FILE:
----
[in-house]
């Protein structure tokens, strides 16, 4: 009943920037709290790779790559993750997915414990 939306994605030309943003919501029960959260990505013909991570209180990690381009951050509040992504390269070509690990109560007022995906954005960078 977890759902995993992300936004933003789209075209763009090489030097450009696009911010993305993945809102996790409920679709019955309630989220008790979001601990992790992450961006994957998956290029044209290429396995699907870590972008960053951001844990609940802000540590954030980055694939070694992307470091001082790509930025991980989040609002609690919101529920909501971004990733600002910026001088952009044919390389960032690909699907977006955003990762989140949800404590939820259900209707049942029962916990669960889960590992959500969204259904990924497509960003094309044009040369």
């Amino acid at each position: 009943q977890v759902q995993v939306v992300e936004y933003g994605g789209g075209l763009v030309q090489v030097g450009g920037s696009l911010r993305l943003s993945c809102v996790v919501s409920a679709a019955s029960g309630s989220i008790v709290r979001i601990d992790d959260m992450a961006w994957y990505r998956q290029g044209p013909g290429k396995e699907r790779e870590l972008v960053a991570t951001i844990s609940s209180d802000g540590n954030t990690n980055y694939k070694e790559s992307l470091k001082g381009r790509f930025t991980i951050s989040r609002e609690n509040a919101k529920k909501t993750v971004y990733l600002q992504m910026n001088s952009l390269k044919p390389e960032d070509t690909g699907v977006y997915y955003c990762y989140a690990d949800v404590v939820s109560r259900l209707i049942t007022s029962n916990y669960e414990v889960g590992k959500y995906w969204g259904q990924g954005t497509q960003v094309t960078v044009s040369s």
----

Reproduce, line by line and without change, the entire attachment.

[in-house]
């Protein structure tokens, strides 16, 4: 009943920037709290790779790559993750997915414990 939306994605030309943003919501029960959260990505013909991570209180990690381009951050509040992504390269070509690990109560007022995906954005960078 977890759902995993992300936004933003789209075209763009090489030097450009696009911010993305993945809102996790409920679709019955309630989220008790979001601990992790992450961006994957998956290029044209290429396995699907870590972008960053951001844990609940802000540590954030980055694939070694992307470091001082790509930025991980989040609002609690919101529920909501971004990733600002910026001088952009044919390389960032690909699907977006955003990762989140949800404590939820259900209707049942029962916990669960889960590992959500969204259904990924497509960003094309044009040369």
């Amino acid at each position: 009943q977890v759902q995993v939306v992300e936004y933003g994605g789209g075209l763009v030309q090489v030097g450009g920037s696009l911010r993305l943003s993945c809102v996790v919501s409920a679709a019955s029960g309630s989220i008790v709290r979001i601990d992790d959260m992450a961006w994957y990505r998956q290029g044209p013909g290429k396995e699907r790779e870590l972008v960053a991570t951001i844990s609940s209180d802000g540590n954030t990690n980055y694939k070694e790559s992307l470091k001082g381009r790509f930025t991980i951050s989040r609002e609690n509040a919101k529920k909501t993750v971004y990733l600002q992504m910026n001088s952009l390269k044919p390389e960032d070509t690909g699907v977006y997915y955003c990762y989140a690990d949800v404590v939820s109560r259900l209707i049942t007022s029962n916990y669960e414990v889960g590992k959500y995906w969204g259904q990924g954005t497509q960003v094309t960078v044009s040369s």